Discharge From Hospital

Going home

We recommend that before admission you consider how you will manage at home after discharge. Will you require someone to stay with you after being discharged? How will you prepare food, do the housekeeping and shopping? Will you need any special aids?

Your doctor will tell you when they think you are well enough to go home. Your Nurse will talk to you about any special services or equipment you may need after you are discharged.

If you require assistance to organise a taxi please contact ward staff for details regarding these services.

Discharge time is usually around 09.00 am. It is recommended that you arrange a relative or friend to assist you in getting home, or alternatively a taxi will be called for you by Reception staff.

To assist with your departure, the following checklist is provided. Please ensure you have:

  • Collected all current medications.
  • Collected all personal X-Rays
  • Collected all personal belongings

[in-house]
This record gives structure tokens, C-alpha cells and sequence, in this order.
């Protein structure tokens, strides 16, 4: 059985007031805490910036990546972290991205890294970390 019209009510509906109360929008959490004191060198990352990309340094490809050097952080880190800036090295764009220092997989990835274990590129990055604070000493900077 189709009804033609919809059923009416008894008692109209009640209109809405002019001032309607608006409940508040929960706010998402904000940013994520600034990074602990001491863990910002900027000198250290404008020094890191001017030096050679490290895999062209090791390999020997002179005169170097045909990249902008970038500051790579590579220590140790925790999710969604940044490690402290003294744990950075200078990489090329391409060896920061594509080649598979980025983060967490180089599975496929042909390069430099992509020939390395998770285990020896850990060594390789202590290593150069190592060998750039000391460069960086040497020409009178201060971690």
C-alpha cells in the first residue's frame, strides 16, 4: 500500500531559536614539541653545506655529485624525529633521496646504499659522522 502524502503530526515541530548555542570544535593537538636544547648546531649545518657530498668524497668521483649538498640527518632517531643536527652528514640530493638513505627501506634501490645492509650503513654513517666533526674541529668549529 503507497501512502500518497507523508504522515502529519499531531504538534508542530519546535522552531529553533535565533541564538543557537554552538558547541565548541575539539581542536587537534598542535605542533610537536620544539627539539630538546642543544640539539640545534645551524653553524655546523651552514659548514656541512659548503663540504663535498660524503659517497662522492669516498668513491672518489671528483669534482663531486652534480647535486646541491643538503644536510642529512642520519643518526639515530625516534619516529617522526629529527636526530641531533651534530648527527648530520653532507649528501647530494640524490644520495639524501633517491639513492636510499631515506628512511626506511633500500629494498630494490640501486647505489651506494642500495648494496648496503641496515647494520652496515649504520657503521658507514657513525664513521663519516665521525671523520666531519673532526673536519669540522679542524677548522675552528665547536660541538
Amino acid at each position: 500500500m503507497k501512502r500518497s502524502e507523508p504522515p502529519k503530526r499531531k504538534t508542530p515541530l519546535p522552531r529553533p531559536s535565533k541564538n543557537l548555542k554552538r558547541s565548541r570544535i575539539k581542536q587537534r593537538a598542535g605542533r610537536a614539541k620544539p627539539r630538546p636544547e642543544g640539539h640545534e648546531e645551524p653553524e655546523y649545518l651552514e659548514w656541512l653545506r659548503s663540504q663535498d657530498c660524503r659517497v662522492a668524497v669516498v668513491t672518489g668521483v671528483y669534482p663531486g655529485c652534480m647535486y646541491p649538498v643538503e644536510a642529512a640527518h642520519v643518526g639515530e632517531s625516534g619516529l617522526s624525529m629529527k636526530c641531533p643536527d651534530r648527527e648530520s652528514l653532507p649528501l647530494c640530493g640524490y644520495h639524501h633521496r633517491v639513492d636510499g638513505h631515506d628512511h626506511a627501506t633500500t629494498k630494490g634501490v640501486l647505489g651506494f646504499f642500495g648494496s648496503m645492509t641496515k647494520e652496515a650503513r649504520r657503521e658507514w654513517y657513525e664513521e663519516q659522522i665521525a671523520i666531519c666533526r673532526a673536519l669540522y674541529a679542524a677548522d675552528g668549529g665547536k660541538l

• Made any necessary follow-up appointments
  • Completed the patient feedback card/form

Falls Prevention

There are usually a number of reasons for someone falling. These may include:

  • Poor balance
  • Incontinence
  • Unfamiliar environments and obstacles
  • Poor eyesight
  • Unsafe footwear
  • Some medicines

What can you do before being admitted?

Bring to hospital any equipment you normally use, such as spectacles and walking aids. Also bring to hospital all medicines you are currently taking, and any information relating to them.

What can you do when you are in hospital?

Always use your call bell early if you require assistance and keep it in easy reach. Take your time when getting up from sitting or lying down and let staff know if you feel unwell or unsteady on your feet.

If staff recommend that you need assistance or supervision when moving, please ask them for this assistance and wait until they come to help you. Familiarise yourself with your room, its furniture and bathroom.

If you have your prescribed walking aid, make sure it is in good condition and that you use it rather than using furniture or walls for balance. If you have spectacles, only wear your distance ones when walking. Take special care when using bifocal or multifocal glasses.

Wear comfortable clothing that is not too long or loose. Whenever you are up and about, wear comfortable, low-heeled and nonslip shoes that fit you well, rather than slippers.

Always keep your fluid levels up, because dehydration can disorient you.